So many questions and more, and yet every year jews get together, recite the story, get wasted and never ask these questions, instead they turn to 4 idiot children to ask questions like "why is this night different than all other nights?" because apparently that's what the "smart child" asks.

      April 16, 2013 at 1:44 pm |
    • Science

      Read on another thread.................not to feed the troll ?

      April 16, 2013 at 1:51 pm |
    • JMEF

      Chuckles
      Do you think Chad has a belly button as he sees himself as god personified, so many questions so few answers?

      April 16, 2013 at 1:54 pm |
    • Chad

      @JMEF "Christians believe blood transfusions should not be given even if that would save a life."
      @Chad "An extremely small minority of Christians"

      @JMEF "Christians believe that the "Rapture" are coming right soon or in another 2000 years or whenever."
      @Chad "correct"

      @JMEF "Christians believe they will become gods on planet Kolob."
      @Chad "lol"

      @JMEF "Christians believe that all other gods are fiction but their god guy.
      @Chad "correct"

      @JMEF "Christians believe that all people are inherently bad and need saving from eternal torture."
      @Chad "Christians believe that all people are bad and need saving from eternal torture"

      April 16, 2013 at 2:39 pm |
    • Chad

      @sam stone "how is free will consistent with an omniscient god?"
      @Chad "the fact that God is able to know the entirety of human existence because He exists OUTSIDE our time/space and therefor is not bound by the serial progression of it as we are, doesnt obviate our free will any more than a person time traveling back into the past knowing what they know would obviate those persons free will."

      @Chad "how in the world can an atheist justify the notion of free will?"

      April 16, 2013 at 2:42 pm |
    • hawaiiguest

      @Chad

      ""how in the world can an atheist justify the notion of free will?""
      Because we are not bound to what you assert is the case. You have not justified your statements, and I doubt you ever will.

      April 16, 2013 at 2:45 pm |
    • Chad

      @Red Dwarf "Using religious logic, the fact that Christmas gifts exist should prove Santa, his elves and the North pole."
      @Chad "no, that logic would only work if elves were the ONLY entites that were capable of creating Christmas gifts"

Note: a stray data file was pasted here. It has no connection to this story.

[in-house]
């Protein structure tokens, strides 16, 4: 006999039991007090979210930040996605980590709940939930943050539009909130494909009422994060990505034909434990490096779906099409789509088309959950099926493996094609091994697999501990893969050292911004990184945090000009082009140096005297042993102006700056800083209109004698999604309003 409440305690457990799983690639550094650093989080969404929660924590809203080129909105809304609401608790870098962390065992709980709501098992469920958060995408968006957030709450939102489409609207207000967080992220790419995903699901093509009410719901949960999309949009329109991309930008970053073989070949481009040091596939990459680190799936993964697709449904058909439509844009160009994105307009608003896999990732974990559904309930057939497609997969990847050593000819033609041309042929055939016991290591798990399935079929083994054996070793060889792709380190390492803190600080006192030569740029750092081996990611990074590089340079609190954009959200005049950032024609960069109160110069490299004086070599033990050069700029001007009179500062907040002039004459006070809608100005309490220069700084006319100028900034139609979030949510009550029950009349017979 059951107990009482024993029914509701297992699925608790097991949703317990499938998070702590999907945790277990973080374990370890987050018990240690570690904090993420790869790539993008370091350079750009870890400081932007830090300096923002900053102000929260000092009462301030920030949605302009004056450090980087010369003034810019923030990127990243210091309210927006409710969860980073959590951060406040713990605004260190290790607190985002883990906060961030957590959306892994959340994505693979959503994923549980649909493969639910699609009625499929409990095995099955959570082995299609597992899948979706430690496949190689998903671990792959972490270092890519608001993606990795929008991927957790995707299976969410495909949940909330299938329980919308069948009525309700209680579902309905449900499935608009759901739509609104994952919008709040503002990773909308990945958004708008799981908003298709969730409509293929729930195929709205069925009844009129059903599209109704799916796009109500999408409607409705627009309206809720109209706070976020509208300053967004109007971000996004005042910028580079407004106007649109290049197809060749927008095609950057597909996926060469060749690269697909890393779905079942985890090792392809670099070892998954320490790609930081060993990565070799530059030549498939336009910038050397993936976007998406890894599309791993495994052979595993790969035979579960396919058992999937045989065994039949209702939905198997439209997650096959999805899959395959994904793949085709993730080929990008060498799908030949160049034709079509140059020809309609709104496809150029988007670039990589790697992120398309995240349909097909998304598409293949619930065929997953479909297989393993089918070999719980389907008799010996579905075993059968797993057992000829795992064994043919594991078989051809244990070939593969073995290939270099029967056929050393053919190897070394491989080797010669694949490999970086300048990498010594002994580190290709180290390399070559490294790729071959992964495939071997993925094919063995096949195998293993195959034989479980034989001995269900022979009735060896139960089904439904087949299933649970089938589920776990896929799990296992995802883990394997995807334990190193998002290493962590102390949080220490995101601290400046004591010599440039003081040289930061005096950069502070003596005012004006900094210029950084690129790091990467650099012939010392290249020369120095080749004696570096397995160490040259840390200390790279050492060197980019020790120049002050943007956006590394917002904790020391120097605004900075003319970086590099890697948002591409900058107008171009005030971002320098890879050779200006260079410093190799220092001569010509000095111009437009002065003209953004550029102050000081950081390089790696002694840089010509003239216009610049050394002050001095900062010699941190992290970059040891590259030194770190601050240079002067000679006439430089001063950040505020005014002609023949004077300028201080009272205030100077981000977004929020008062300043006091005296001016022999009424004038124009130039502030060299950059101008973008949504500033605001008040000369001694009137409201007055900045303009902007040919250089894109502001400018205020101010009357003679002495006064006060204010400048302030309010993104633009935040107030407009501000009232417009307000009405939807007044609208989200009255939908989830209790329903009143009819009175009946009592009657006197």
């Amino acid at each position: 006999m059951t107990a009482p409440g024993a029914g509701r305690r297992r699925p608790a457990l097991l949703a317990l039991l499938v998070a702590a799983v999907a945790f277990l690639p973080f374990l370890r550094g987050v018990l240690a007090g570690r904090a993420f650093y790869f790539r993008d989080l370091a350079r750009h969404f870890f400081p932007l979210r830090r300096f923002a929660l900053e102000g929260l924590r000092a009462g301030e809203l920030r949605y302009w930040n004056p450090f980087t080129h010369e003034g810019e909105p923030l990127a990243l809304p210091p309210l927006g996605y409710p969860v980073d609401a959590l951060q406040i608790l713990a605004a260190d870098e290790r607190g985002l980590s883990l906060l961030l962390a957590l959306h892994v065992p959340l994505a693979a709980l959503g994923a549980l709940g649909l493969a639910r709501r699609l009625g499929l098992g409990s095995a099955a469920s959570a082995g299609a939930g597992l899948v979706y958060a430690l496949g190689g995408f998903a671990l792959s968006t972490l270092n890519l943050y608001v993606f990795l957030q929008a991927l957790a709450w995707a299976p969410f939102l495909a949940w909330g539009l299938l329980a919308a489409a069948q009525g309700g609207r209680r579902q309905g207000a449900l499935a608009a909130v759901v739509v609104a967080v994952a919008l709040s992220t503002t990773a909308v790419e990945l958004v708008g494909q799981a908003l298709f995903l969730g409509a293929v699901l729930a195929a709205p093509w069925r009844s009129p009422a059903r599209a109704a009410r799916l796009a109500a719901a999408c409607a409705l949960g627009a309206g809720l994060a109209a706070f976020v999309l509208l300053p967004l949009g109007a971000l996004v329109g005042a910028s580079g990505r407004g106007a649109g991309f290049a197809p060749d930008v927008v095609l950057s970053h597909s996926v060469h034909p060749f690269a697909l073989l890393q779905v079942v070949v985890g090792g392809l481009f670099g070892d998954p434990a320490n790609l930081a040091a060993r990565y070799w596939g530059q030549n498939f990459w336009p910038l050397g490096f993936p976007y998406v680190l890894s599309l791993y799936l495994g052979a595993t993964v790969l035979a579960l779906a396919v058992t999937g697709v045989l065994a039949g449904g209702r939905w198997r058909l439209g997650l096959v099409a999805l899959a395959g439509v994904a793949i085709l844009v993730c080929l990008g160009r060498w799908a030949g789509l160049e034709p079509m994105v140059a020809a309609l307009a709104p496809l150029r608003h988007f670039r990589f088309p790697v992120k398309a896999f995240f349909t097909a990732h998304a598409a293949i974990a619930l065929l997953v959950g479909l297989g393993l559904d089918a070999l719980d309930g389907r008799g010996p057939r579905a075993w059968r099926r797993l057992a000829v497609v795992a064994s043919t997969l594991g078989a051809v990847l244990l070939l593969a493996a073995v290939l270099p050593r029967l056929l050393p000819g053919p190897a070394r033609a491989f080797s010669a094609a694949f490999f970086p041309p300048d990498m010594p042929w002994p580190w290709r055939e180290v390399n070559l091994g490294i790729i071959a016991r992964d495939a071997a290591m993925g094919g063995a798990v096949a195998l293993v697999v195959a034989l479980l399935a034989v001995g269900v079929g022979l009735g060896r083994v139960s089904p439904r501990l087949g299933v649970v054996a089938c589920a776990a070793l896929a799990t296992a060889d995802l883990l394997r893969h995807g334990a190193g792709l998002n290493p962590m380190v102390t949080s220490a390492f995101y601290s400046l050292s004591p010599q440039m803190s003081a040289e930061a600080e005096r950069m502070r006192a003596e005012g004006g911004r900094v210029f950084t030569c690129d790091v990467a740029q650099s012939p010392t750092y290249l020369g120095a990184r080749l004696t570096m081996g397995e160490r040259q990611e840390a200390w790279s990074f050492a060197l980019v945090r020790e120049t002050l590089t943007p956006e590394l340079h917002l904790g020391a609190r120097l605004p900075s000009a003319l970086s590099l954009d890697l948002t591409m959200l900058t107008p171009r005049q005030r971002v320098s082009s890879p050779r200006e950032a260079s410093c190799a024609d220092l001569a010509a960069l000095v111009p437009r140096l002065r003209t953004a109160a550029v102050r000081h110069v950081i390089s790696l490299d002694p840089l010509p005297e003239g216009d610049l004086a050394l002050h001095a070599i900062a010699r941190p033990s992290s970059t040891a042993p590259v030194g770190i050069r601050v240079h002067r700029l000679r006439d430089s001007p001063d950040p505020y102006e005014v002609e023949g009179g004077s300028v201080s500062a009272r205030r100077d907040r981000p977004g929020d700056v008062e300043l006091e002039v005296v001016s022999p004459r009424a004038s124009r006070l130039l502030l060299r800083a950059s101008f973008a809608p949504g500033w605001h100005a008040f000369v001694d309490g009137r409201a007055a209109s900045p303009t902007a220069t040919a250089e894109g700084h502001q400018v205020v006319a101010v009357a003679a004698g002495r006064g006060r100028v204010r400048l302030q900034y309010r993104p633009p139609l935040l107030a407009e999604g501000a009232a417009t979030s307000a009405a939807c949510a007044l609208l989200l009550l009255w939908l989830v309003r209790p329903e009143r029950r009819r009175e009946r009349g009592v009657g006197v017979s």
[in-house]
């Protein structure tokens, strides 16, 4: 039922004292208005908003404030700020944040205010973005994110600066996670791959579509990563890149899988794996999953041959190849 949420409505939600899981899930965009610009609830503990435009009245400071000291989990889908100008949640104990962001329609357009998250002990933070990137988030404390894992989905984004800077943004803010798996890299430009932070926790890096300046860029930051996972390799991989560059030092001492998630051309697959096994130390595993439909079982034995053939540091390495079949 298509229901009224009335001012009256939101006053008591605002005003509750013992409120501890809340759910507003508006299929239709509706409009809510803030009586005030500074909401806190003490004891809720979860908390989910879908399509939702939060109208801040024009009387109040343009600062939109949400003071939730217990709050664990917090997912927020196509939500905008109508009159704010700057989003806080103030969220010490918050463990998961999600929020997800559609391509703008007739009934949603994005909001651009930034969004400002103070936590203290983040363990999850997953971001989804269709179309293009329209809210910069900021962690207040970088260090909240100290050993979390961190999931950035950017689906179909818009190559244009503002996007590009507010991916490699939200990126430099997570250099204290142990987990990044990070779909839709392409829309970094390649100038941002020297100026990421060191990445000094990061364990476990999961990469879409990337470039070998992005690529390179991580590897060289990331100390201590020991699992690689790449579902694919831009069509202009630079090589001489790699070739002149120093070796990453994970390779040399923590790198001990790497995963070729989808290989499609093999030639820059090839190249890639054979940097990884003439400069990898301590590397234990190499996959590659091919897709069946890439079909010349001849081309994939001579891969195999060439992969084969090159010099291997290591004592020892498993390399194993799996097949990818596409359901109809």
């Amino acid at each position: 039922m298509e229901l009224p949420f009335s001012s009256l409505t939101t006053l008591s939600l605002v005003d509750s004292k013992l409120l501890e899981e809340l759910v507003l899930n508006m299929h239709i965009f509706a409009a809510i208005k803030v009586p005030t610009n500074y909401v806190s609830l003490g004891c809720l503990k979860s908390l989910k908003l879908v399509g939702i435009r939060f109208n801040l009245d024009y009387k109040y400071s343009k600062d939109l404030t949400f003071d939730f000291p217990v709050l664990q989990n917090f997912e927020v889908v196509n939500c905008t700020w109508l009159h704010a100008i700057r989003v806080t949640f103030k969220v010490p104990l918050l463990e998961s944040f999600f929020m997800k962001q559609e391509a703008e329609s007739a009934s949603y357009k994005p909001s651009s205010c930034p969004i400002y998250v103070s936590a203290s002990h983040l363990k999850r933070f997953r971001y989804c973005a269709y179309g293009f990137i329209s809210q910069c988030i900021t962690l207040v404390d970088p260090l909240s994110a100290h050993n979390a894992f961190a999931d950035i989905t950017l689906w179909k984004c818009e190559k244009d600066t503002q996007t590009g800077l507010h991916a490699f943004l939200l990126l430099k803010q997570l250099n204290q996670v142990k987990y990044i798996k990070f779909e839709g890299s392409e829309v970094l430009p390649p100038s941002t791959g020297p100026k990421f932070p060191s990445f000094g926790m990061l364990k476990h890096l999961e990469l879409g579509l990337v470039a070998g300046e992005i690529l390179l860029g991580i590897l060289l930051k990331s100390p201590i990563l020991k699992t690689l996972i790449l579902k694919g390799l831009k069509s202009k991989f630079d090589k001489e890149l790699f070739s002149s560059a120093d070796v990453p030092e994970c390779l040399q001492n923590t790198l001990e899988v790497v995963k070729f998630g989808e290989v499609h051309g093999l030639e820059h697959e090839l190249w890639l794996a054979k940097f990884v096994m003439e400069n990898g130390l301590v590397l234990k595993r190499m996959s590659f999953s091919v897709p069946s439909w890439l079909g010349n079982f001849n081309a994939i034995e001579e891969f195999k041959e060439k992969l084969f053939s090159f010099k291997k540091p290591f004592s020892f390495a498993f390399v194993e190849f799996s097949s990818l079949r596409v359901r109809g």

@Red Dwarf "Using religious logic, the fact that humans have a sense of morality proves an invisible spirit being created the entire universe and taught humans what "good" is."
      @Chad "yes, basically.."

      April 16, 2013 at 2:47 pm |
    • Chad

      @Chad ""how in the world can an atheist justify the notion of free will?""
      @hawaiiguest "Because we are not bound to what you as sert is the case"

      @Chad "regardless of what I say about the matter, how can an atheist justify free will?"

      April 16, 2013 at 2:48 pm |
    • hawaiiguest

      @Chad

      Because they aren't mutually exclusive concepts. It only is to you because you have defined it as such. It's pathetic.

      April 16, 2013 at 2:50 pm |
    • Paul

      Well Chad I just decided, of my own free will no less, that I would respond to this post.

      April 16, 2013 at 2:50 pm |
    • Chad

      @Chuckles,

      how can an atheist claim that they have the ability to choose your own future?
      Atheists dont believe in a creator, they dont believe in a soul.. Other than biological complexity, what is the difference between you and a tree?

      April 16, 2013 at 2:51 pm |
    • Chad

      @hawaiiguest "Because they aren't mutually exclusive concepts. It only is to you because you have defined it as such. It's pathetic."
      @Chad "how are they not mutually exclusive? Where is Hawkings wrong?"

      “Do people have free will? If we have free will, where in the evolutionary tree did it develop? Do blue-green algae or bacteria have free will, or is their behavior automatic and within the realm of scientific law? Is it only multicelled organisms that have free will, or only mammals? We might think that a chimpanzee is exercising free will when it chooses to chomp on a banana, or a cat when it rips up your sofa, but what about the roundworm called Caenorhabditis elegans—a simple creature made of only 959 cells? It probably never thinks, “That was damn tasty bacteria I got to dine on back there,” yet it too has a definite preference in food and will either settle for an unattractive meal or go foraging for something better, depending on recent experience. Is that the exercise of free will?

      Though we feel that we can choose what we do, our understanding of the molecular basis of biology shows that biological processes are governed by the laws of physics and chemistry and therefore are as determined as the orbits of the planets
      . Recent experiments in neuroscience support the view that it is our physical brain, following the known laws of science, that determines our actions, and not some agency that exists outside those laws.For example, a study of patients undergoing awake brain surgery found that by electrically stimulating the appropriate regions of the brain, one could create in the patient the desire to move the hand, arm, or foot, or to move the lips and talk. It is hard to imagine how free will can operate if our behavior is determined by physical law, so it seems that we are no more than biological machines and that free will is just an illusion.”
      — Stephen Hawking and Leonard Mlodinow, The Grand Design

      April 16, 2013 at 2:53 pm |
    • Paul

      Chad, it is pretty easy. Watch this. I have free will. there I did it.